Rotating Goods: the Faster the Better

Rotating Goods: the Faster the Better

“The obsession with freshness forces us to be able to quickly get the best products to our stores every single day”. Pedro Leandro, Chief Commercial at Jerónimo Martins, gives his perspective on the importance of high-rotation products.

Black and white photography of Pedro Leandro
Pedro Leandro
Chief Commercial Officer Jerónimo Martins

Imagine a child running in the street, turning a wasted tire in front of him at high speed. It just seems like a childhood play but there is a whole factor combination that allows that wheel to stay running, circulating, without falling, always balanced. There is a need to always keep it in high rotation but ensuring that speed is controlled so one can adjust the trajectory to the obstacles and surprises that may appear along the way. Maybe it’s a good analogy for a key concept in the Food Retail business, known as FMCG: Fast-Moving Consumer Goods.

The obsession with freshness forces us to be able to quickly get the best products to our stores every single day.

FMCG are those food products or household items that a consumer buys every time he goes to a supermarket, which implies being products that leave the shelves very quickly. They are usually high-volume products sold at affordable prices. In the case of Jerónimo Martins, there is another fast analogy and that has to do with freshness, the freshness of the food products that are made available to consumers. The earlier a fresh product is consumed, the closer it will be to its peak taste and nutritional value. And this obsession with freshness, forces us to be able to quickly get the best products to our stores every day, bringing us closer to the FMCG concept.

Fast-moving consumer goods are usually high-volume products sold at affordable prices.Fast-moving consumer goods are usually high-volume products sold at affordable prices.

Rotation – key concept

This is where high rotation ties-up with freshness. Whenever a consumer buys a product in a supermarket, it creates the need to replenish that product so that the next consumer can obtain it as well. And the better we are able to perform this rotation, the faster we can ensure the supply of a product. Rotation is something that immediately reminds us of an engine. The higher the rotation, the faster. The higher the performance, the greater the success. And this concept can be extended to a macro perspective, both economically and socially.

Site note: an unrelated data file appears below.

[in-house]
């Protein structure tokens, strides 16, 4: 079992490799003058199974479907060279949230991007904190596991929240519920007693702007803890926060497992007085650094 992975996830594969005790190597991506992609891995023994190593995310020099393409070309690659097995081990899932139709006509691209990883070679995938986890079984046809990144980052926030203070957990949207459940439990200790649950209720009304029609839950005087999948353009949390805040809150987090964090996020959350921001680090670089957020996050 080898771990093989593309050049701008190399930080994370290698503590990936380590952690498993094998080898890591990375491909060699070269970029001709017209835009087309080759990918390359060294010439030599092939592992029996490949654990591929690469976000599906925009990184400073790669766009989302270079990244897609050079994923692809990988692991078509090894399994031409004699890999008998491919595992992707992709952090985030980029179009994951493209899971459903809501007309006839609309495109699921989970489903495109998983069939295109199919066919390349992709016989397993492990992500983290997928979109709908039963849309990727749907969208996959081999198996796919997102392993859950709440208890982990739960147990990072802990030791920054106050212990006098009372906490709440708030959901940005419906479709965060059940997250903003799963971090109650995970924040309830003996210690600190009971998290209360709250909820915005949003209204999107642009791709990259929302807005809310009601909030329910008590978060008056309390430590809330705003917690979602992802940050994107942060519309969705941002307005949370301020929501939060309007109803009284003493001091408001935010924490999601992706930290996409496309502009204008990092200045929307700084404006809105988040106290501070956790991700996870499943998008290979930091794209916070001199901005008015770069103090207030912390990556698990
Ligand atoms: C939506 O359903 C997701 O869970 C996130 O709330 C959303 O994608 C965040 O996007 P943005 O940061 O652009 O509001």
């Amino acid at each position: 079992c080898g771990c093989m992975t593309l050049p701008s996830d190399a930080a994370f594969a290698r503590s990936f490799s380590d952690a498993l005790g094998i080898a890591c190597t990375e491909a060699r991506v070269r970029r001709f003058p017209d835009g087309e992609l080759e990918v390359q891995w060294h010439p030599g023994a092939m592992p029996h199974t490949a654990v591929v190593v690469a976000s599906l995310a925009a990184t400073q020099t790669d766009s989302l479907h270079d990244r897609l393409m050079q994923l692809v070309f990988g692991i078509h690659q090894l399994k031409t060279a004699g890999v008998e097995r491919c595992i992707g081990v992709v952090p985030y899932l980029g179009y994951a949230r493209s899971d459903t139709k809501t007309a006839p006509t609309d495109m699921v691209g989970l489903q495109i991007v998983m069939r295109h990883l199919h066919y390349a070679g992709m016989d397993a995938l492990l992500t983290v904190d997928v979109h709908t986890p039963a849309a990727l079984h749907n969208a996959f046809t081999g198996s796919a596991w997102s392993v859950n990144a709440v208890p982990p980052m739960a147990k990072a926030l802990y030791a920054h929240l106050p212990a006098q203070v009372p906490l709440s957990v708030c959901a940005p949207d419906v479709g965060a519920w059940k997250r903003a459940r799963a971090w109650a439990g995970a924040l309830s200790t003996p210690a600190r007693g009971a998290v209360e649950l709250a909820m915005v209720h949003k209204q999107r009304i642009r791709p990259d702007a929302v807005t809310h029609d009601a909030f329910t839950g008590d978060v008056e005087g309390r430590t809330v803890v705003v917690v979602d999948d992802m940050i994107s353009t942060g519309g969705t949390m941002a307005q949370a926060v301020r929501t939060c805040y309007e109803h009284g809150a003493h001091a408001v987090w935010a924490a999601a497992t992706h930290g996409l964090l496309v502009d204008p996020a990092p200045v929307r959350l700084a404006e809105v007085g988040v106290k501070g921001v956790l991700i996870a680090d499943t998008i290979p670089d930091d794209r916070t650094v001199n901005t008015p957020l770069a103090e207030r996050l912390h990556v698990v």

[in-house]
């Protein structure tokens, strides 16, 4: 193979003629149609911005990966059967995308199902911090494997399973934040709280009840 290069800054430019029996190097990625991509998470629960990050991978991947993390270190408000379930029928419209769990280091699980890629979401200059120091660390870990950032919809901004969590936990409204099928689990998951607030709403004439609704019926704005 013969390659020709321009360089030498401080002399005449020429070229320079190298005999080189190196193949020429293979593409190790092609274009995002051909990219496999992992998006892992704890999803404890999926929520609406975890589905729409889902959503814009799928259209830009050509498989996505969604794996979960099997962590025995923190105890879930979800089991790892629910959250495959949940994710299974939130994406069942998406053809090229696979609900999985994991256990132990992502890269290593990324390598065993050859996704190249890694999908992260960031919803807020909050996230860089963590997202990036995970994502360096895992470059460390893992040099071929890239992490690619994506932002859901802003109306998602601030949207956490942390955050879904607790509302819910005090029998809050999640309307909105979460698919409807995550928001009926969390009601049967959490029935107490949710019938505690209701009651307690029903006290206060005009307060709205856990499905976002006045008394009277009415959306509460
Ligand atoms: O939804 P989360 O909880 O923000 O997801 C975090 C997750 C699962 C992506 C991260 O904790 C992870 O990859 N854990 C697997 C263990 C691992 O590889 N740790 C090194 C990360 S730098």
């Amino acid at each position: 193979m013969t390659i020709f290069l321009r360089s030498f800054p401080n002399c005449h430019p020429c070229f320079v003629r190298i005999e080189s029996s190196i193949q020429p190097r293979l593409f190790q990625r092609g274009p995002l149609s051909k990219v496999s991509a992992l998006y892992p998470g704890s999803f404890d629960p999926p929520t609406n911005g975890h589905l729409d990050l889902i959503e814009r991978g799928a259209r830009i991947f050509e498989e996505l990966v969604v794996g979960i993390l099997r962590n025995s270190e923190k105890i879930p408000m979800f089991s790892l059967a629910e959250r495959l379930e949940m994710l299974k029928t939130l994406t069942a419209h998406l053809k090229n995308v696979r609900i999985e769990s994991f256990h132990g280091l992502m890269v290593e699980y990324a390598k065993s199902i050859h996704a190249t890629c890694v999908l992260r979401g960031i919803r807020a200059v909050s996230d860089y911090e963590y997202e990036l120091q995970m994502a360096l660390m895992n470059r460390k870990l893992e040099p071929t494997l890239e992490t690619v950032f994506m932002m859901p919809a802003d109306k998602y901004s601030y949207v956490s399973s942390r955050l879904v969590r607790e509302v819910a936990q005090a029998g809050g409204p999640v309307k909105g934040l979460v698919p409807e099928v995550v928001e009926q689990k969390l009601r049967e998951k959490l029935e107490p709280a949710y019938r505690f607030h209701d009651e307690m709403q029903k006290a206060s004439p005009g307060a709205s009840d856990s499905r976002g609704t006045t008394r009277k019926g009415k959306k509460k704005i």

From an economic point of view, it can almost be said that product rotation allows us to increase sales, which creates more value, serves more people, increases their satisfaction, requiring also a bigger team to deliver good results. More people means creating more jobs, having more investments, having more success in creating wealth, having greater capacity to share this wealth with everyone involved: producers, retailers, consumers.

From a social point of view, we have an example of what can happen when we lose the ability to keep rotating. In many European countries the population is ageing, i.e. there is a loss of rotation. Many societies run the risk of languishing. So, on the one hand we have low rotation, which leads to stagnation and inertia, and on the other hand we have the energy provided by high rotation, which creates growth and regeneration.

Mass market versus exclusivity

FMCG require a maximum rotation, enabling a constant supply capacity to satisfy consumers. At the same time this allows more people to get access, benefiting the lives of those consumers with a wider range of choices and being able to reach a variety of fresh products. And this makes a difference. The sale of this mass market products is only possible if prices are affordable, which requires along the supply chain very tiny profit margin in each unit that is sold. That’s why this kind of business requires a large scale.

The contrast is clear with niche products, where companies seek to offer exclusivity. There is an intentionally blocked rotation, to raise the value of what is unique. Individualisation allows consumers to stand out in the crowd. But this type of products, associated with luxury goods, obviously reaches fewer people. In this case these people are willing to pay a high to very high margin of profit in each unit. Exclusivity must be paid.

In Jerónimo Martins, the choice for the high rotation of products democratises consumers’ access to high quality and safe products, with a freshness guarantee. At the same time, the Group is also promoting a more comprehensive sharing of value with the societies where it invests and develops its businesses.

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